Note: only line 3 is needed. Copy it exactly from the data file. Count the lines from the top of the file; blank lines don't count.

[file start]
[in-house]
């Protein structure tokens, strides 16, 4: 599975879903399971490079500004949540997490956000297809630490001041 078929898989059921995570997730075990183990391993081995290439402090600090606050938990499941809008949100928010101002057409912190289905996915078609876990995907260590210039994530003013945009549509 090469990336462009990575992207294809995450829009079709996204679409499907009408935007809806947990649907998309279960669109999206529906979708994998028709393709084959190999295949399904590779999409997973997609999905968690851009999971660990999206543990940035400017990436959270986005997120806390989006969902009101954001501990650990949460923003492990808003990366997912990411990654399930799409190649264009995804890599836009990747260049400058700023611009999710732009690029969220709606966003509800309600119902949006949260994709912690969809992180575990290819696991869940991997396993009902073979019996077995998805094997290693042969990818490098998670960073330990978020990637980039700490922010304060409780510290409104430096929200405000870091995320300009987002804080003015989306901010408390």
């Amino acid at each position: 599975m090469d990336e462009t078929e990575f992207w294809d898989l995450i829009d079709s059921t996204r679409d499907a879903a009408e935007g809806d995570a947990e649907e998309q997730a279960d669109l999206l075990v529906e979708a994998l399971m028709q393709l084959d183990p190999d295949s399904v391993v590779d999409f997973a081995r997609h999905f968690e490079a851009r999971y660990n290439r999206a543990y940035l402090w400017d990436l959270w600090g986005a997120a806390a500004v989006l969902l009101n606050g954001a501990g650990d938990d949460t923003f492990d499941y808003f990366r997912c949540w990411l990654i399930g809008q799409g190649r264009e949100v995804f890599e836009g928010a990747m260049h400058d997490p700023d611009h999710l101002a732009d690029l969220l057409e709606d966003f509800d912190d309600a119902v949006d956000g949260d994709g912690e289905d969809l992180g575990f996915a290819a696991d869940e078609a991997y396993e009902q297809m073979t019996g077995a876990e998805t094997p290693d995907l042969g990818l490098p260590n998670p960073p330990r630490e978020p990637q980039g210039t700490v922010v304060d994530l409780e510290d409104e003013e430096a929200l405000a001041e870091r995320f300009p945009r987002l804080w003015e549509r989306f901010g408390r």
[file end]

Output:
């Amino acid at each position: 599975m090469d990336e462009t078929e990575f992207w294809d898989l995450i829009d079709s059921t996204r679409d499907a879903a009408e935007g809806d995570a947990e649907e998309q997730a279960d669109l999206l075990v529906e979708a994998l399971m028709q393709l084959d183990p190999d295949s399904v391993v590779d999409f997973a081995r997609h999905f968690e490079a851009r999971y660990n290439r999206a543990y940035l402090w400017d990436l959270w600090g986005a997120a806390a500004v989006l969902l009101n606050g954001a501990g650990d938990d949460t923003f492990d499941y808003f990366r997912c949540w990411l990654i399930g809008q799409g190649r264009e949100v995804f890599e836009g928010a990747m260049h400058d997490p700023d611009h999710l101002a732009d690029l969220l057409e709606d966003f509800d912190d309600a119902v949006d956000g949260d994709g912690e289905d969809l992180g575990f996915a290819a696991d869940e078609a991997y396993e009902q297809m073979t019996g077995a876990e998805t094997p290693d995907l042969g990818l490098p260590n998670p960073p330990r630490e978020p990637q980039g210039t700490v922010v304060d994530l409780e510290d409104e003013e430096a929200l405000a001041e870091r995320f300009p945009r987002l804080w003015e549509r989306f901010g408390r």